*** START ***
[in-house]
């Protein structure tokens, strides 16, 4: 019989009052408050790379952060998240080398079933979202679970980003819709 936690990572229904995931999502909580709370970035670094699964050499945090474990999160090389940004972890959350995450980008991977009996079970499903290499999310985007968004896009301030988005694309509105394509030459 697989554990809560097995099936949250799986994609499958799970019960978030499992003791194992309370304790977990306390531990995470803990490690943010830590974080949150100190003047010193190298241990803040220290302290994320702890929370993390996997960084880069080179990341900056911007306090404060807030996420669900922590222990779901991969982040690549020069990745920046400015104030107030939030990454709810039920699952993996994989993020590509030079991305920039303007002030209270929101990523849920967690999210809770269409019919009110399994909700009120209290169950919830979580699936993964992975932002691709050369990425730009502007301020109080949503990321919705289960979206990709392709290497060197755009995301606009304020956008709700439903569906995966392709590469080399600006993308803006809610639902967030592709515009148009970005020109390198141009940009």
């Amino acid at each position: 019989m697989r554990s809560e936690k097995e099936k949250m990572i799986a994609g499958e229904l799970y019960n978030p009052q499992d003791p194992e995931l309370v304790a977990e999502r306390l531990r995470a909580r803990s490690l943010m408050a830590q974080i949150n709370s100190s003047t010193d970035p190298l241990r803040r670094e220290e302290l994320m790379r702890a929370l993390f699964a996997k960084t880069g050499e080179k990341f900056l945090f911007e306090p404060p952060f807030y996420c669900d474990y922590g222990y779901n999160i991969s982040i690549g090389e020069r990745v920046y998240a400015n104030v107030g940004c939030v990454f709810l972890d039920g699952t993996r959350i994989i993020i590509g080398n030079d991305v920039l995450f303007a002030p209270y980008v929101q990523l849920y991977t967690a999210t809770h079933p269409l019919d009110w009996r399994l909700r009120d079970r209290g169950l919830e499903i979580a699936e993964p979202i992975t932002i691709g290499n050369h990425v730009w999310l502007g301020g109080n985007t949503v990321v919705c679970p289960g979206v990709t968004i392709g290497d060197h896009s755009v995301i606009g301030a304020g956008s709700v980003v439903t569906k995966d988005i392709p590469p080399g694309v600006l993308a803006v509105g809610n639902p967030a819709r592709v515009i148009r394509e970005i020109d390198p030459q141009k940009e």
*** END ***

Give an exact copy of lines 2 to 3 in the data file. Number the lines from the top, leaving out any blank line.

């Protein structure tokens, strides 16, 4: 019989009052408050790379952060998240080398079933979202679970980003819709 936690990572229904995931999502909580709370970035670094699964050499945090474990999160090389940004972890959350995450980008991977009996079970499903290499999310985007968004896009301030988005694309509105394509030459 697989554990809560097995099936949250799986994609499958799970019960978030499992003791194992309370304790977990306390531990995470803990490690943010830590974080949150100190003047010193190298241990803040220290302290994320702890929370993390996997960084880069080179990341900056911007306090404060807030996420669900922590222990779901991969982040690549020069990745920046400015104030107030939030990454709810039920699952993996994989993020590509030079991305920039303007002030209270929101990523849920967690999210809770269409019919009110399994909700009120209290169950919830979580699936993964992975932002691709050369990425730009502007301020109080949503990321919705289960979206990709392709290497060197755009995301606009304020956008709700439903569906995966392709590469080399600006993308803006809610639902967030592709515009148009970005020109390198141009940009």
């Amino acid at each position: 019989m697989r554990s809560e936690k097995e099936k949250m990572i799986a994609g499958e229904l799970y019960n978030p009052q499992d003791p194992e995931l309370v304790a977990e999502r306390l531990r995470a909580r803990s490690l943010m408050a830590q974080i949150n709370s100190s003047t010193d970035p190298l241990r803040r670094e220290e302290l994320m790379r702890a929370l993390f699964a996997k960084t880069g050499e080179k990341f900056l945090f911007e306090p404060p952060f807030y996420c669900d474990y922590g222990y779901n999160i991969s982040i690549g090389e020069r990745v920046y998240a400015n104030v107030g940004c939030v990454f709810l972890d039920g699952t993996r959350i994989i993020i590509g080398n030079d991305v920039l995450f303007a002030p209270y980008v929101q990523l849920y991977t967690a999210t809770h079933p269409l019919d009110w009996r399994l909700r009120d079970r209290g169950l919830e499903i979580a699936e993964p979202i992975t932002i691709g290499n050369h990425v730009w999310l502007g301020g109080n985007t949503v990321v919705c679970p289960g979206v990709t968004i392709g290497d060197h896009s755009v995301i606009g301030a304020g956008s709700v980003v439903t569906k995966d988005i392709p590469p080399g694309v600006l993308a803006v509105g809610n639902p967030a819709r592709v515009i148009r394509e970005i020109d390198p030459q141009k940009e």